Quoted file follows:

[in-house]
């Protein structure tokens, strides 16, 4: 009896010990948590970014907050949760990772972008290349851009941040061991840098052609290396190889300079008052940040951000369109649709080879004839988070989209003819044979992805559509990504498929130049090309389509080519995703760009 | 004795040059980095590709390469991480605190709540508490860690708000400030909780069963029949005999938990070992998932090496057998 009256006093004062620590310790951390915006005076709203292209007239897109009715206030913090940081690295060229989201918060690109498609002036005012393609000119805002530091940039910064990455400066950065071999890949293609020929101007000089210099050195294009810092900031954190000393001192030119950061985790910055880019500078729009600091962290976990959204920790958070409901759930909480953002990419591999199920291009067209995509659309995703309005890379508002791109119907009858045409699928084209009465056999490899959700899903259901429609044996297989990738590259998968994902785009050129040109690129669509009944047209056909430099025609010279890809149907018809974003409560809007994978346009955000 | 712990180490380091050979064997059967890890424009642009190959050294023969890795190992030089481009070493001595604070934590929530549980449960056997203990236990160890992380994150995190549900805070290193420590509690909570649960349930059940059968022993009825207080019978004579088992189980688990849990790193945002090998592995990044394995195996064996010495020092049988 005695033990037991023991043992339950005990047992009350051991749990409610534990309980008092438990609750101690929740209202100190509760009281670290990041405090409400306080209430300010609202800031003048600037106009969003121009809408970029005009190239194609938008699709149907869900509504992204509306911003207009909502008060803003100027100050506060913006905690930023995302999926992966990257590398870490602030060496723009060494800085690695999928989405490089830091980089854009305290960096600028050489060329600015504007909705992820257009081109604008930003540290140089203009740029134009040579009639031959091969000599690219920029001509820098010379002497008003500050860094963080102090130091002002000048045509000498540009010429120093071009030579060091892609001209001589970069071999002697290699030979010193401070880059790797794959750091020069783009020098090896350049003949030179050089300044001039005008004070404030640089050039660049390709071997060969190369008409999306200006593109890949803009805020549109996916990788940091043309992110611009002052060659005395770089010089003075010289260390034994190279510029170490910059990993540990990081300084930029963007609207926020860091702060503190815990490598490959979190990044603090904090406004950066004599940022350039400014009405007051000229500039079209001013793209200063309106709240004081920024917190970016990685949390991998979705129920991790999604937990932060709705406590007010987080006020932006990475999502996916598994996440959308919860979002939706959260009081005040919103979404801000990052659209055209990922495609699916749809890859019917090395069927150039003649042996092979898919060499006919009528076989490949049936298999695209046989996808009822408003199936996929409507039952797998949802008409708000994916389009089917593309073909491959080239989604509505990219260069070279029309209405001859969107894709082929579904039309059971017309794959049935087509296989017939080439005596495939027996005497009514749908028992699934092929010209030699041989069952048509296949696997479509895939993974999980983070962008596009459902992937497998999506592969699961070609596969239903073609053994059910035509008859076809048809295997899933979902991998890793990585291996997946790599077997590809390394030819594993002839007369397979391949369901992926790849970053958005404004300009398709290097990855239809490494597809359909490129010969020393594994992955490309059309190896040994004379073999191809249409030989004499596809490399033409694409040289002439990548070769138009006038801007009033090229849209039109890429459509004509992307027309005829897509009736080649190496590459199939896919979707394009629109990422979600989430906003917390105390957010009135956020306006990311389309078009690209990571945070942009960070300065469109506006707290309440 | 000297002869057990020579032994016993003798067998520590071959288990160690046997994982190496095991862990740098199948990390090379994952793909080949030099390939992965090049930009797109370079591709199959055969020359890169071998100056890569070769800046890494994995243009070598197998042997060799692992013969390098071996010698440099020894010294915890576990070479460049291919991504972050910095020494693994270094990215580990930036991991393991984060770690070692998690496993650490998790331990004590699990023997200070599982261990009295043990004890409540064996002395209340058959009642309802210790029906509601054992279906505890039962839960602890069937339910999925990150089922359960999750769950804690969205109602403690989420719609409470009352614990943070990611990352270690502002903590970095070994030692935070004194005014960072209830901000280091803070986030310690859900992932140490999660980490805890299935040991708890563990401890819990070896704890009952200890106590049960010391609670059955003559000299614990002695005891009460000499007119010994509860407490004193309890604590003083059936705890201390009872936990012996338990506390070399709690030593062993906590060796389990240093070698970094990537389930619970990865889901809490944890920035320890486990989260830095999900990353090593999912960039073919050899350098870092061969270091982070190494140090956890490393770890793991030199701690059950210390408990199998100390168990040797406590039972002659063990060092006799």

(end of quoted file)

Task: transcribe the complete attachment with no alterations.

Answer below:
[in-house]
């Protein structure tokens, strides 16, 4: 009896010990948590970014907050949760990772972008290349851009941040061991840098052609290396190889300079008052940040951000369109649709080879004839988070989209003819044979992805559509990504498929130049090309389509080519995703760009 | 004795040059980095590709390469991480605190709540508490860690708000400030909780069963029949005999938990070992998932090496057998 009256006093004062620590310790951390915006005076709203292209007239897109009715206030913090940081690295060229989201918060690109498609002036005012393609000119805002530091940039910064990455400066950065071999890949293609020929101007000089210099050195294009810092900031954190000393001192030119950061985790910055880019500078729009600091962290976990959204920790958070409901759930909480953002990419591999199920291009067209995509659309995703309005890379508002791109119907009858045409699928084209009465056999490899959700899903259901429609044996297989990738590259998968994902785009050129040109690129669509009944047209056909430099025609010279890809149907018809974003409560809007994978346009955000 | 712990180490380091050979064997059967890890424009642009190959050294023969890795190992030089481009070493001595604070934590929530549980449960056997203990236990160890992380994150995190549900805070290193420590509690909570649960349930059940059968022993009825207080019978004579088992189980688990849990790193945002090998592995990044394995195996064996010495020092049988 005695033990037991023991043992339950005990047992009350051991749990409610534990309980008092438990609750101690929740209202100190509760009281670290990041405090409400306080209430300010609202800031003048600037106009969003121009809408970029005009190239194609938008699709149907869900509504992204509306911003207009909502008060803003100027100050506060913006905690930023995302999926992966990257590398870490602030060496723009060494800085690695999928989405490089830091980089854009305290960096600028050489060329600015504007909705992820257009081109604008930003540290140089203009740029134009040579009639031959091969000599690219920029001509820098010379002497008003500050860094963080102090130091002002000048045509000498540009010429120093071009030579060091892609001209001589970069071999002697290699030979010193401070880059790797794959750091020069783009020098090896350049003949030179050089300044001039005008004070404030640089050039660049390709071997060969190369008409999306200006593109890949803009805020549109996916990788940091043309992110611009002052060659005395770089010089003075010289260390034994190279510029170490910059990993540990990081300084930029963007609207926020860091702060503190815990490598490959979190990044603090904090406004950066004599940022350039400014009405007051000229500039079209001013793209200063309106709240004081920024917190970016990685949390991998979705129920991790999604937990932060709705406590007010987080006020932006990475999502996916598994996440959308919860979002939706959260009081005040919103979404801000990052659209055209990922495609699916749809890859019917090395069927150039003649042996092979898919060499006919009528076989490949049936298999695209046989996808009822408003199936996929409507039952797998949802008409708000994916389009089917593309073909491959080239989604509505990219260069070279029309209405001859969107894709082929579904039309059971017309794959049935087509296989017939080439005596495939027996005497009514749908028992699934092929010209030699041989069952048509296949696997479509895939993974999980983070962008596009459902992937497998999506592969699961070609596969239903073609053994059910035509008859076809048809295997899933979902991998890793990585291996997946790599077997590809390394030819594993002839007369397979391949369901992926790849970053958005404004300009398709290097990855239809490494597809359909490129010969020393594994992955490309059309190896040994004379073999191809249409030989004499596809490399033409694409040289002439990548070769138009006038801007009033090229849209039109890429459509004509992307027309005829897509009736080649190496590459199939896919979707394009629109990422979600989430906003917390105390957010009135956020306006990311389309078009690209990571945070942009960070300065469109506006707290309440 | 000297002869057990020579032994016993003798067998520590071959288990160690046997994982190496095991862990740098199948990390090379994952793909080949030099390939992965090049930009797109370079591709199959055969020359890169071998100056890569070769800046890494994995243009070598197998042997060799692992013969390098071996010698440099020894010294915890576990070479460049291919991504972050910095020494693994270094990215580990930036991991393991984060770690070692998690496993650490998790331990004590699990023997200070599982261990009295043990004890409540064996002395209340058959009642309802210790029906509601054992279906505890039962839960602890069937339910999925990150089922359960999750769950804690969205109602403690989420719609409470009352614990943070990611990352270690502002903590970095070994030692935070004194005014960072209830901000280091803070986030310690859900992932140490999660980490805890299935040991708890563990401890819990070896704890009952200890106590049960010391609670059955003559000299614990002695005891009460000499007119010994509860407490004193309890604590003083059936705890201390009872936990012996338990506390070399709690030593062993906590060796389990240093070698970094990537389930619970990865889901809490944890920035320890486990989260830095999900990353090593999912960039073919050899350098870092061969270091982070190494140090956890490393770890793991030199701690059950210390408990199998100390168990040797406590039972002659063990060092006799």